Campaign success highlights global momentum for clean energy
“We can use Ghana as a clear example of a country transitioning from fossil fuels to clean energy,” Ezekiel said. “In 2015, Ghana experienced a severe power shortage, known as “dumsor” This was due to a combination of factors, including poor infrastructure and a lack of investment in renewable energy.”
To address the power shortage, the government built several thermal power plants that convert heat energy into electrical energy by using oil and gas. These plants have helped to restore power generation, but they are not sustainable in the long term.
Ezekiel added that Ghana is exploring natural gas power plants as a relatively cleaner and more abundant alternative to oil and coal. It is also investing in renewable energy sources, such as solar and wind power, to reduce its reliance on fossil fuels and create new jobs.
“Ghana’s transition to clean energy is a clear case of economic transition. By investing in renewable energy, Ghana can reduce its reliance on imported fossil fuels and create new jobs in the renewable energy sector,” he said.
Can we realistically move away from fossil fuels? Ezekiel says that it is not possible to completely eliminate our dependence on fossil fuels, as some countries have abundant reserves and will continue to use them for power generation and export. However, we can significantly reduce our reliance on fossil fuels by shifting more attention to clean energy sources.
Are the voices of people being heard?
Yes,” he said. “In October 2016, the Minister of Environment publicly announced at a press conference that Ghana would not be building a coal plant. He said that we cannot sign the Paris Agreement on climate change and then build a coal plant. So the government did listen to our concerns.”
“In that context, I can say that it is possible for the government to listen and adjust accordingly,” Ezekiel added.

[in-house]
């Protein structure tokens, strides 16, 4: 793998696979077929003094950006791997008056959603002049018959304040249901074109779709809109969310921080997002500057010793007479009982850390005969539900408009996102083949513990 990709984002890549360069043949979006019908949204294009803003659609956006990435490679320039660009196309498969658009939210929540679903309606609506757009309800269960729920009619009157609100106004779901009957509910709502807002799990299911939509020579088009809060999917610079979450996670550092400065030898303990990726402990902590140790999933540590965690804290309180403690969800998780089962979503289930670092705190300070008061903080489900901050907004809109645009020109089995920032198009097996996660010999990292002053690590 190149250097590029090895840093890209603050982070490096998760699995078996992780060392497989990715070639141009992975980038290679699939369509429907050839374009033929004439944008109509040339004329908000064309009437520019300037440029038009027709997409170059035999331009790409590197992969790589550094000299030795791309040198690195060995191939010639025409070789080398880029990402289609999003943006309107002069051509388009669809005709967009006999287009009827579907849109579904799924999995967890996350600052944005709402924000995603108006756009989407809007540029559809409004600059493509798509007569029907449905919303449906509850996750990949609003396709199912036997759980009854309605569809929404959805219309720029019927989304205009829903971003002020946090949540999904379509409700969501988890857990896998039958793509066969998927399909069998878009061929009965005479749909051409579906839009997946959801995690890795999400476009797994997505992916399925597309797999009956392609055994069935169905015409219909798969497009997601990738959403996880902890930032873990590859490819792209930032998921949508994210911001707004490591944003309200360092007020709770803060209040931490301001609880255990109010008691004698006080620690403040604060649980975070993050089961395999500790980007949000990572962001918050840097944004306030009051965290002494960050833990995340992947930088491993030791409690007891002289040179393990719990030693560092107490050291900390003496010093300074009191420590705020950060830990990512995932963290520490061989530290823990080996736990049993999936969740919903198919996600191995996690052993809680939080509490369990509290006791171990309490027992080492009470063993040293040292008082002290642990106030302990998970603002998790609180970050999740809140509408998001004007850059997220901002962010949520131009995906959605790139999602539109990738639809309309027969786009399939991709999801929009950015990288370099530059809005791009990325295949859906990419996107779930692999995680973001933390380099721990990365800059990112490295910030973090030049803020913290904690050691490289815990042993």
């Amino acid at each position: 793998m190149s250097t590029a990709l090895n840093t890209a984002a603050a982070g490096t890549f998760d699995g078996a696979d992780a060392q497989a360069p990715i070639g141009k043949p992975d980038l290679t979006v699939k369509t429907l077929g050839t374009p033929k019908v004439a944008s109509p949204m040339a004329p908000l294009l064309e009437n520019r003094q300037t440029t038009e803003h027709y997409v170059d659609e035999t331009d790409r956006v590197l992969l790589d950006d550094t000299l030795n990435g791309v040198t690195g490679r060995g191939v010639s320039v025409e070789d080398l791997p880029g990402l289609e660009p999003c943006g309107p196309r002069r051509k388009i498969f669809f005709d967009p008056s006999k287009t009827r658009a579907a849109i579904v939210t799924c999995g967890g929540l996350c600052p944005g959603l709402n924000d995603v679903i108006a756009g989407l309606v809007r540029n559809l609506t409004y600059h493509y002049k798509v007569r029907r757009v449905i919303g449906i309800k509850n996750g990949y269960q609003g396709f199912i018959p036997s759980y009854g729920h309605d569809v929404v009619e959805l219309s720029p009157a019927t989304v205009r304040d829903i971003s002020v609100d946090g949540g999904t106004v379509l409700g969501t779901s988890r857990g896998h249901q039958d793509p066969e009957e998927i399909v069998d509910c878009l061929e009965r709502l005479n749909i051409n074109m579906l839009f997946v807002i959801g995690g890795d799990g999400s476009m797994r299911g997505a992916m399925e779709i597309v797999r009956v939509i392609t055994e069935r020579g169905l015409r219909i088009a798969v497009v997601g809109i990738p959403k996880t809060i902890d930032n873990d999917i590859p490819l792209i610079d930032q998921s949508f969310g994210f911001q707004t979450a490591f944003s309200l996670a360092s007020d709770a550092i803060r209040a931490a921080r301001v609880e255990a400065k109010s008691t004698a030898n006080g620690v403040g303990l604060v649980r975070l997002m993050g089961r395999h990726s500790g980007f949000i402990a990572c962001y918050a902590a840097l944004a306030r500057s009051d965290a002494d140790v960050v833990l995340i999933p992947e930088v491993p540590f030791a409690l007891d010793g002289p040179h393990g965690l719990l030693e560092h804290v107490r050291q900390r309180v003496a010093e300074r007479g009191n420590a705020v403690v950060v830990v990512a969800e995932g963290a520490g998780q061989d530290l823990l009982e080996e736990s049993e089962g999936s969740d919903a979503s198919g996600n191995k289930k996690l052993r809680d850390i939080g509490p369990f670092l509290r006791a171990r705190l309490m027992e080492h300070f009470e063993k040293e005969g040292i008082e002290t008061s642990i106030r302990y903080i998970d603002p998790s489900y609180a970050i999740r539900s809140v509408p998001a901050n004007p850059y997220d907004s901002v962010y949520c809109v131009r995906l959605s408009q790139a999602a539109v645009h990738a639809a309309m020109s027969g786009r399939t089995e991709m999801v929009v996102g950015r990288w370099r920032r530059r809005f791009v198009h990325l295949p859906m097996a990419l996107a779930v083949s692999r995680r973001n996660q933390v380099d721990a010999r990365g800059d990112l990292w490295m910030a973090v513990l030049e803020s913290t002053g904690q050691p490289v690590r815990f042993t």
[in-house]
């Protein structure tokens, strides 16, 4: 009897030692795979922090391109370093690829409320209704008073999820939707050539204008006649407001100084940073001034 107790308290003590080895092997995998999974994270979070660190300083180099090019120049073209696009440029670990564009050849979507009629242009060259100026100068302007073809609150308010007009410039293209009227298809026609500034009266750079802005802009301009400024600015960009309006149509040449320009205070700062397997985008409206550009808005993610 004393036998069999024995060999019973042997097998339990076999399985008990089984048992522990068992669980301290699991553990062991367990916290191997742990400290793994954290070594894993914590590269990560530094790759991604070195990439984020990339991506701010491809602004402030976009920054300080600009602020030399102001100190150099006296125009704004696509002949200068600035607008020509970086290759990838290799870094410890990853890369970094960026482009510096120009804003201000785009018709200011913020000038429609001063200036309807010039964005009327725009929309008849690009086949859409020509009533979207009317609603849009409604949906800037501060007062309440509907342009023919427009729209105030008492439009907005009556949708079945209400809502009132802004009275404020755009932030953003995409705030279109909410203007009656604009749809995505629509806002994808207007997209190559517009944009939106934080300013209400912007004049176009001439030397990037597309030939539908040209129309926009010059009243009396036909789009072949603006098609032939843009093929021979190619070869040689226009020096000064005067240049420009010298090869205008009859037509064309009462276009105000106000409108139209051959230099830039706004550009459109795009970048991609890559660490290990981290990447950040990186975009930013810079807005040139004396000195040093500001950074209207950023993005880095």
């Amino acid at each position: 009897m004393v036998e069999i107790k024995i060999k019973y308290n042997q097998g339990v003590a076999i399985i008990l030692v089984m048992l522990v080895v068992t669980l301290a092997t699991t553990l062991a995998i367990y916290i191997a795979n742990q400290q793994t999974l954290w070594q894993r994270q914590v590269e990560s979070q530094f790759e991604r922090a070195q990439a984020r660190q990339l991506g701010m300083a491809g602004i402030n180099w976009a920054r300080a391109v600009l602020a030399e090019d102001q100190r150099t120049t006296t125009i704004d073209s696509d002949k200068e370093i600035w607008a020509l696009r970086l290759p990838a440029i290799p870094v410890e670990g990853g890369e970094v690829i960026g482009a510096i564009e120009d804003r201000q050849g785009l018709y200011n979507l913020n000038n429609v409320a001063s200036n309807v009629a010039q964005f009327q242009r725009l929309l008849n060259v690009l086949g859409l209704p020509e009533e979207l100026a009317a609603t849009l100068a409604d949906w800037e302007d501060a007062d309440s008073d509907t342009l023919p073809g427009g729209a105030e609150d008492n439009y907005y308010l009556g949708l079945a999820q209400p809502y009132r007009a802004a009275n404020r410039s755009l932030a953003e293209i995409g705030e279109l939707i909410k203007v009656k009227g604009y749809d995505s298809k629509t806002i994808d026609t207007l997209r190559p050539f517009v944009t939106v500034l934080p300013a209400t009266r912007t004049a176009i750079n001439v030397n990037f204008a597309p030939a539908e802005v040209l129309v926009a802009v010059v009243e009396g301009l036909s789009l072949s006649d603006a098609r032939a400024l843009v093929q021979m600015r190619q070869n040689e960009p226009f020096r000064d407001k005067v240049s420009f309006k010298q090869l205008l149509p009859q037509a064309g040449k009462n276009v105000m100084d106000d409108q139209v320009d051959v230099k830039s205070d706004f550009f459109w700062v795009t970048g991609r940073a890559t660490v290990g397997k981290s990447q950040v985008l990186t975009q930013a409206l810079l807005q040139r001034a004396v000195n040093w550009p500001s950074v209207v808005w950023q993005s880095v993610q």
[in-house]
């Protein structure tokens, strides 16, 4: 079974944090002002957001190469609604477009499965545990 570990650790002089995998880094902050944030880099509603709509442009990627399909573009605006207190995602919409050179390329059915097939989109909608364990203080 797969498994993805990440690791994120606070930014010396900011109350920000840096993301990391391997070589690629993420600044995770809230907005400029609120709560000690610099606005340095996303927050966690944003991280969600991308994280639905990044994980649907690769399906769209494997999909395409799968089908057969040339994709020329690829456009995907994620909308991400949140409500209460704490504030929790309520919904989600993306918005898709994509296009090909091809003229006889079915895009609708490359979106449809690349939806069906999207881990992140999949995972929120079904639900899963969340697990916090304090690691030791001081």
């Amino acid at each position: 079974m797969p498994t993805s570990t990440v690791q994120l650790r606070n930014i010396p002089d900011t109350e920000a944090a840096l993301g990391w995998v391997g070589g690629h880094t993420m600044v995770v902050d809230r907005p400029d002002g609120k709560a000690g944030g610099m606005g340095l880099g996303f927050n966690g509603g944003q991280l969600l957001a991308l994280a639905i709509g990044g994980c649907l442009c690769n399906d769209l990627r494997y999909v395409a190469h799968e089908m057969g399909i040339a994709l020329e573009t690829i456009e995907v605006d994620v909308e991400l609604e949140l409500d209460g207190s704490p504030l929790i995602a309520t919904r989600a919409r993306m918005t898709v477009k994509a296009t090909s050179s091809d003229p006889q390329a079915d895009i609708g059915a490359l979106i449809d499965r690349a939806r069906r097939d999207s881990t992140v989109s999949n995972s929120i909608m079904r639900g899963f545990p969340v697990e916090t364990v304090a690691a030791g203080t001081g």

Africa Climate Summit Falls Short of Expectations
“Many of us are not happy with the outcome of the Africa Climate Summit in Nairobi,” he said. “We saw too much influence from the fossil fuel industry, which tried to set the agenda for the conversation. Most of the events focused on carbon credits and carbon markets, which are driven by industry players.”
“The summit did not reflect Africa’s own agenda… which is quite pathetic,” Ezekiel said.
“We were hoping to see more discussion about adaptation to climate change, especially for vulnerable communities. We also wanted to see more emphasis on agroecology and organic farming. One of the most concerning aspects of the summit was the declaration. There was an initial declaration, but some countries, such as South Africa and Nigeria, contested some of its content. This suggests that there was no consensus among African countries on the issues.”
“We believe that this lack of consensus is largely due to the influence of the fossil fuel industry and the West. Africa knows its own problems and what it needs to do to adapt to climate change. So why is it so difficult for us to agree on a common position?”
“The final outcome of the summit is problematic because it is unclear what we have agreed to. There is still division among African countries, and we are not sure if we can implement the summit’s goals,” he said.
African Leaders Must Speak with One Voice at COP28
“I think our African leaders should negotiate as a bloc at the upcoming climate summit, instead of as individual countries,” he said. “We face the same climate challenges, so we should work together to find solutions.”